A sampling of responses to PVW’s parking rate proposal

(131st in a series of posts on parking)

Councilwoman Paige Van Wirt’s idea is a pilot study to provide free parking in a select area of the downtowns but triple the cost of a ticket to $30.

Fiddlin’ with the parking rates to help our downtowns

Parking is such a hot potater, but PVW has her safety gloves on.

What do you think?

Here’s a random sampling of responses out there.

PVW’s Facebook page:

Time limits will lead to people leaving businesses earlier than they want to, which keeps taking away local spending! Increase the fines! Bethlehem’s fines are not a deterrent!

Not looking for “free” but a more reasonable rate would be nice!!!

This would be so great. It would be fantastic to enjoy a meal without it costing $3 extra and keeping an eye on the meter the whole time. Plus I’ve gotten parking tickets for meters that were out of order and wouldn’t accept payment, which is absurd. Free short term parking is normal in small urban centers like Bethlehem. I was shocked to discover how much this town charges for parking and for tickets.

The High Cost of Free Parking by Donald C. Shoup

The parking meters have no impact on whether I drive in to town or not.. it’s the lack of parking spaces that does.

The parking authority is out of control. The rates are among the highest in the valley. Im in agreement that done correctly it would be great  Look At Hellertown. No meters. Plenty of parking and plenty of business ‘s.

If the parking authority is “troubled“ by writing 82,000 tickets this year perhaps they could give me a five minute window instead of writing me a ticket the moment the meter expired Monday night!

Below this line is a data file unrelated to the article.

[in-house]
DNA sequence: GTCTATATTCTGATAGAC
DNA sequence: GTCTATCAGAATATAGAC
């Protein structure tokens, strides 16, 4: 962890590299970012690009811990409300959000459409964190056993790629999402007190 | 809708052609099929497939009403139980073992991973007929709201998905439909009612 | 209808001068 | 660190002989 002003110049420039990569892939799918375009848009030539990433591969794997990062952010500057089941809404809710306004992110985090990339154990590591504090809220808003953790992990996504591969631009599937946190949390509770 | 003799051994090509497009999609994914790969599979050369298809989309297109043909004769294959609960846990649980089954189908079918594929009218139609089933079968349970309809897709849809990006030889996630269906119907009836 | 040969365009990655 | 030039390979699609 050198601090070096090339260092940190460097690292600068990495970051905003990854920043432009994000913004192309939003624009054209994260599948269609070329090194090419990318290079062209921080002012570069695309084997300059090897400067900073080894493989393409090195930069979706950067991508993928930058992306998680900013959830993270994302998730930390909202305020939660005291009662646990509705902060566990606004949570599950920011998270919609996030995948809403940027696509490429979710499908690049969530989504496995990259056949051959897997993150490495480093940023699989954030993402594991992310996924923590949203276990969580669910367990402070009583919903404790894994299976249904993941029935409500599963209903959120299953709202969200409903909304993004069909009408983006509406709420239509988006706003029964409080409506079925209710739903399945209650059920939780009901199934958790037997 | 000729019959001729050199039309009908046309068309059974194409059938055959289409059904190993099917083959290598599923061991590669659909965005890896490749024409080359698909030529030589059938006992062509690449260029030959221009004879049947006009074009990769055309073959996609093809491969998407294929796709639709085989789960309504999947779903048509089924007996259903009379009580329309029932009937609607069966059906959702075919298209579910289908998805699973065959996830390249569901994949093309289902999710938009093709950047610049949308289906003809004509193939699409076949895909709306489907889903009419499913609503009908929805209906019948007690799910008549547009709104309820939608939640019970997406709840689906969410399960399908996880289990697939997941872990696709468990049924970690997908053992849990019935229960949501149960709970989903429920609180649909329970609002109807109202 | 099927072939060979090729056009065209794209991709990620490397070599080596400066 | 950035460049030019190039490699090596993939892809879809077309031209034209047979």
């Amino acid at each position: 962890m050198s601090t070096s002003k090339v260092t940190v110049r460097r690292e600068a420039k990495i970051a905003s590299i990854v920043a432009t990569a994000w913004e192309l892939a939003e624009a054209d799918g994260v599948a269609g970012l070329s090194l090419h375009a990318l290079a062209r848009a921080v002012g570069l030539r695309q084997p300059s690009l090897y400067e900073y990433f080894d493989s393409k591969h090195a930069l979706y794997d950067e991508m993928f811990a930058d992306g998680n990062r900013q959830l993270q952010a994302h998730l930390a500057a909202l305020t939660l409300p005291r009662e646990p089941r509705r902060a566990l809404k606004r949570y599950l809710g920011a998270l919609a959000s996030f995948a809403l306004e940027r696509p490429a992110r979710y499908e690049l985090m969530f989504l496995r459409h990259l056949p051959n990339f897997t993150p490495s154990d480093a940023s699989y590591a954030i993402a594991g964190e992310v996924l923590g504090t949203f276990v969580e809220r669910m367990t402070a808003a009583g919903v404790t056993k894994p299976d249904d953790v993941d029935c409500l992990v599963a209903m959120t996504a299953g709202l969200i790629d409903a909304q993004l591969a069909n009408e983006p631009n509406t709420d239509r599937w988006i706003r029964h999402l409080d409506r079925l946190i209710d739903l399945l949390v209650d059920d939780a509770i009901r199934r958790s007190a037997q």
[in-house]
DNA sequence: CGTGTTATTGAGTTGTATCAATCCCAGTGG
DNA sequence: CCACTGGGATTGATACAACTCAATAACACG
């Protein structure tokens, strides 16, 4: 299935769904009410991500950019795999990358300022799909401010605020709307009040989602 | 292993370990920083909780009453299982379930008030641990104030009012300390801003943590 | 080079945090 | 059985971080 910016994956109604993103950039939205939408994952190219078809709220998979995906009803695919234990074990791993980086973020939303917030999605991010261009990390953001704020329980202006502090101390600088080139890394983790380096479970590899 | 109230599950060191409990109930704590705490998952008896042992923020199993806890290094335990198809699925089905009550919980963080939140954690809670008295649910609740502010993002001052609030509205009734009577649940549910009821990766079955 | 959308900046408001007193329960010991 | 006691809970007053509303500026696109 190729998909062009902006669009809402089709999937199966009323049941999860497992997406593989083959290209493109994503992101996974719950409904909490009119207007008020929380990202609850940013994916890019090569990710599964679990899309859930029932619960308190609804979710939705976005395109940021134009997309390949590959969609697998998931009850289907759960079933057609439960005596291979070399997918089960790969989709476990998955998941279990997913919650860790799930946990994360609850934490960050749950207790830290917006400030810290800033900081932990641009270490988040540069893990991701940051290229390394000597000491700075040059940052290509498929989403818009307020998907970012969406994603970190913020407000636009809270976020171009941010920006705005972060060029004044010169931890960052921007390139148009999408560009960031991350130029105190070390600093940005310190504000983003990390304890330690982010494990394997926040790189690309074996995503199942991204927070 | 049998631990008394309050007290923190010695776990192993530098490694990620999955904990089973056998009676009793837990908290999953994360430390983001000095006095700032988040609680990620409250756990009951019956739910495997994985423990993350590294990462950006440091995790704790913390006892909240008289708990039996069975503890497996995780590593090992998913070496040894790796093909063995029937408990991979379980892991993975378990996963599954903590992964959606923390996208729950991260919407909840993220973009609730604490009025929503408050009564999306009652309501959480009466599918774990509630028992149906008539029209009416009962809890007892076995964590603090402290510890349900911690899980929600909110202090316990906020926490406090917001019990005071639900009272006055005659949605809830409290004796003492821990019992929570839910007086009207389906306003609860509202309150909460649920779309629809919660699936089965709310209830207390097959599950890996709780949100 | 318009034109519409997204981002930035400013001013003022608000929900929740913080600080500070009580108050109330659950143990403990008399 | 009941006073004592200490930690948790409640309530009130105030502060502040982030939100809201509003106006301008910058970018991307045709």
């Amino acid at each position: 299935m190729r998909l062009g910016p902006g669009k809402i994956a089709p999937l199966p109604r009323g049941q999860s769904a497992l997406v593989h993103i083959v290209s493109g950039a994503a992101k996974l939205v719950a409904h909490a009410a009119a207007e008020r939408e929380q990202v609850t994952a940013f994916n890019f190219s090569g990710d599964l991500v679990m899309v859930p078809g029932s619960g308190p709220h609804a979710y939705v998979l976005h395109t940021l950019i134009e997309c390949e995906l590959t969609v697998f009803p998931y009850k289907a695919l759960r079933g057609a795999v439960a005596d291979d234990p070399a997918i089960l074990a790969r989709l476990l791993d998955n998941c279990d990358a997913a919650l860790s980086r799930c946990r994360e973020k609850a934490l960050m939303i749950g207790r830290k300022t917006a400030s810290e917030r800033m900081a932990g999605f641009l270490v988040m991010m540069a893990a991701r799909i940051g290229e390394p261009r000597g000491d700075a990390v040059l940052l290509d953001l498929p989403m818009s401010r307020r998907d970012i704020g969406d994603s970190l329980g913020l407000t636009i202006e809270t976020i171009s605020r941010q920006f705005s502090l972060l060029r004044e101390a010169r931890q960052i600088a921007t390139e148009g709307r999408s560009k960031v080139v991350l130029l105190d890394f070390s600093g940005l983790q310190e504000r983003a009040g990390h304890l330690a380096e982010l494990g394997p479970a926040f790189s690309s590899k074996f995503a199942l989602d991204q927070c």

Free parking will clog the spots even more than they are now. It will backfire because people won’t be paying attention and just leave them there for longer than they need. Maybe a first 15 mins free would be good to help keep spots turning over. But more than that and it’s a problem

I think there should always be free parking keeps people away from town.

Free parking won’t suddenly drive people downtown to shop. First, parking generally is a pain downtown–free or not. Second, what stores attract people to come downtown? None. Bethlehem needs to attract better stores and attractions downtown first.

lehighvalleylive.com:

Nah who wants free parking? What kind of question is that? How much money is the study going to cost?

All city council members should oppose any increase to anything related to parking considering the BPA does not need the money to maintain budget. Parking increases should be seen as a tax and only legitimate if needed for operating expenses.

looks like the ladies on council have more………….. then the men

Who knows… I don’t think it’s a barrier to shopping on Main St. The establishments located there are expensive as is; not charging $2 to park isn’t suddenly going to result in a flood of new people. The barrier for me is that there is nothing I need down there on the regular. Plus half the restaurants are ‘meh’ at best.